The alternatives to court are, discussion, negotiation, mediation and arbitration. Each process has its own methodology and leads in a different direction. They all should, if successful, result in a principled settlement of the issues.

Discussion is the most informal way of convincing others to resolve some matter to the best interests of all the parties.

Negotiation is focused discussion. In this discipline parties need to consider the interests of the other parties and by proposals and counter-proposals arrive at an agreement.

Mediation puts a structure on negotiation, as well as adding a facilitator or mediator to assist in the process. The mediator by his or her neutrality is able to assist in taking paths that lead to places where the common interests of all parties can be addressed and a formal agreement or contract of finalization can be agreed to.

Sometimes, parties alone are not capable of altering their positions without the guidance of an objective and neutral third party.

Arbitration, like court, has a judge-like figure make a binding decision. It can be effective where matters are black and white and no compromise middle-ground is possible. However, remember that a decision by an arbitrator may mean that instead of win/win there is a winner and a loser.

Winning in Negotiation

As one reflects, it isn’t the win/loss of the negotiation that really matters; it is the putting of the pieces together in a context that makes some sense in the grand scheme of things.

Without sounding too softly philosophical, I believe that one should view negotiations as a means to put pieces of a particular life venture together.

Today, I think I win, tomorrow you think you win. The scorecard doesn’t really matter.

What is important, is that negotiations help to fulfill the quilted pattern of life scenarios, and that the various individual successes, when joined together, form a knit of accomplishment which benefits all.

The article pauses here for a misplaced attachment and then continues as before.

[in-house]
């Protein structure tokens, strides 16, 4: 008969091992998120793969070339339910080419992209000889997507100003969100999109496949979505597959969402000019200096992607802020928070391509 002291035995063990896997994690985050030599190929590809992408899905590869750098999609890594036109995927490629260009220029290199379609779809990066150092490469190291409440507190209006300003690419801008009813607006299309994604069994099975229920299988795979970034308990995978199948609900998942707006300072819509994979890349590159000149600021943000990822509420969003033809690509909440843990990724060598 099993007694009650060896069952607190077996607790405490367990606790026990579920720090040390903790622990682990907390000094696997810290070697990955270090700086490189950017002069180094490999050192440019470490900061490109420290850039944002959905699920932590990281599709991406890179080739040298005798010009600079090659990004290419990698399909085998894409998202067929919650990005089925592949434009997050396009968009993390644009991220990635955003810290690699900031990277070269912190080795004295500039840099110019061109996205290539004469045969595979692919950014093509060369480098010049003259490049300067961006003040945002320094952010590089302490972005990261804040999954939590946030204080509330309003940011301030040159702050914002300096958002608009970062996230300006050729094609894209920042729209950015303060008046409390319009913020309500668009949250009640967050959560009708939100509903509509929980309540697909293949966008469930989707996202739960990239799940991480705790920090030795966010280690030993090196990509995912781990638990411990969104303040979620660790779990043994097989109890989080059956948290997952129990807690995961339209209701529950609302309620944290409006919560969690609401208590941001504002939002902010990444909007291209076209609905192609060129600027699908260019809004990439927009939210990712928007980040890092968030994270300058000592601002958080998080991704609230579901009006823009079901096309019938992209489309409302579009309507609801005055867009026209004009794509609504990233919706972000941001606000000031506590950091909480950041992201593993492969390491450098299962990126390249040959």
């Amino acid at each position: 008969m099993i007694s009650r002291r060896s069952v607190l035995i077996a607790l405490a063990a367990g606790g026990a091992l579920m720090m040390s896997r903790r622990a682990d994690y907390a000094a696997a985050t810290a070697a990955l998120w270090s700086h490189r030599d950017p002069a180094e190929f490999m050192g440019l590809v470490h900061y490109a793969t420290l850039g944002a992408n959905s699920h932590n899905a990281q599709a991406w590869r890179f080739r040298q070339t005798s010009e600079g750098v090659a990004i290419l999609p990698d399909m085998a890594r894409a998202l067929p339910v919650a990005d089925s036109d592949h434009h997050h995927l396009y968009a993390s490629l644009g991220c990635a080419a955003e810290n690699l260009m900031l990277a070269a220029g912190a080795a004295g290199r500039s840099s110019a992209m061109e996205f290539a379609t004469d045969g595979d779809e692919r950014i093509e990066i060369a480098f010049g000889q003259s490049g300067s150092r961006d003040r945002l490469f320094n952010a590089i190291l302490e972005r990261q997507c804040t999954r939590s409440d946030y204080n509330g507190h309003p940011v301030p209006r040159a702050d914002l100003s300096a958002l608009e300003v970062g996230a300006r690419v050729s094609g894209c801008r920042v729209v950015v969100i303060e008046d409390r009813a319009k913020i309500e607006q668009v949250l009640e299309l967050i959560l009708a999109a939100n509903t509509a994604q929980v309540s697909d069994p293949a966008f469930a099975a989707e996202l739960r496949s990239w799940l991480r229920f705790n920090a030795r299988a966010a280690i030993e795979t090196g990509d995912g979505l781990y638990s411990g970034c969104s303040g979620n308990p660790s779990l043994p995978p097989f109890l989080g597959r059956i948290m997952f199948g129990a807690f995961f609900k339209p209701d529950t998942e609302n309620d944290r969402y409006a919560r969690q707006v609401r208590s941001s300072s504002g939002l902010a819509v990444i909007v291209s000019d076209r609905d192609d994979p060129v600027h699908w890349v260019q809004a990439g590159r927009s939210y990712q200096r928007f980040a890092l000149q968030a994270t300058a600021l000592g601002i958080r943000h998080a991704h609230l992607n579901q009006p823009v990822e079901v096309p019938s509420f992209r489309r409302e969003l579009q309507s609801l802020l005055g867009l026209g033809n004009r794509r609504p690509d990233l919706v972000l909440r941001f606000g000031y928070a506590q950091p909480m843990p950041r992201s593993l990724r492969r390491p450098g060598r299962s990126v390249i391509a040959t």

This enjoined benefit forms the backbone for a successful negotiation for winning is more comprehensive than just the last entry on the scorecard.

Another consideration that needs to be taken under consideration, is how any dispute, settled or not,

Finally, consider the time and effort necessary to finalize any matter. If it’s important or principled, then time spent may be more justified than if it is less vital.

About the Author, Bryce Jeffery

Bryce Jeffery

Bryce Jeffery has practiced law in BC for 28 years and been a commercial mediator for the last 14. Situated in Langley, he practices under the title, MB JEFFERY LAW and concentrates on conveyancing, mortgages, and wills and estates. Bryce's mediation practice makes him the most travelled mediator in BC with frequent stops throughout the interior, the north and Vancouver Island. He is also the author of Commercial Mediation, A Passionate Practice.

Visit his website at www.mbjlaw.ca to see how he can assist you and your business.


Understanding the Decision-Making Process for Ideal Outcomes

Understanding the Decision-Making Process for Ideal Outcomes

Decisions, Decisions, Decisions!

The business world is full of them. The question is how do you make them?

Maybe the more important question is, how you make them in a manner that is positive for your business and you.

As a lawyer and a mediator, I must advise clients or guide them through the decision-making world every day, for they usually realize that in difficult matters of law or negotiation, outside advice is highly valued.

Decisions are based on analysis and application of analysis to our particular inclinations.

Do we want to make money, prove a point or respect a principle? Once we understand the process, better decisions can be made.

Star Trek the next Generation is the perfect metaphor for this type of situation. Captain Jean Luc Picard standing tall on the bridge in a tricky situation often called out to his first officer, “Number One –options.”

Advice is important, maybe even vital.

People say to me all the time, “I want to sue that person or company because they did…” The technical analysis would be, did they do anything which would allow you to have a civil lawsuit? Is there a cause of action?

Then, consider other factors that may be relevant: Do I want to be involved in a long lawsuit or is there a more mature and rewarding way of rectification?

Other ingredients that get in the way of good decision making:

  • Ideology
  • Taste
  • Short term considerations
  • Long-term considerations

The subjective influences of others that are influential on how we approach these questions is another ingredient.

We may be influenced by those we know, like or even dislike.

Decisions are complex and what is important for you may be immaterial to me.

Emotion, love it or hate it has a huge influence on decision making. Taking action while dealing with the biological effects of temper will certainly influence what you do.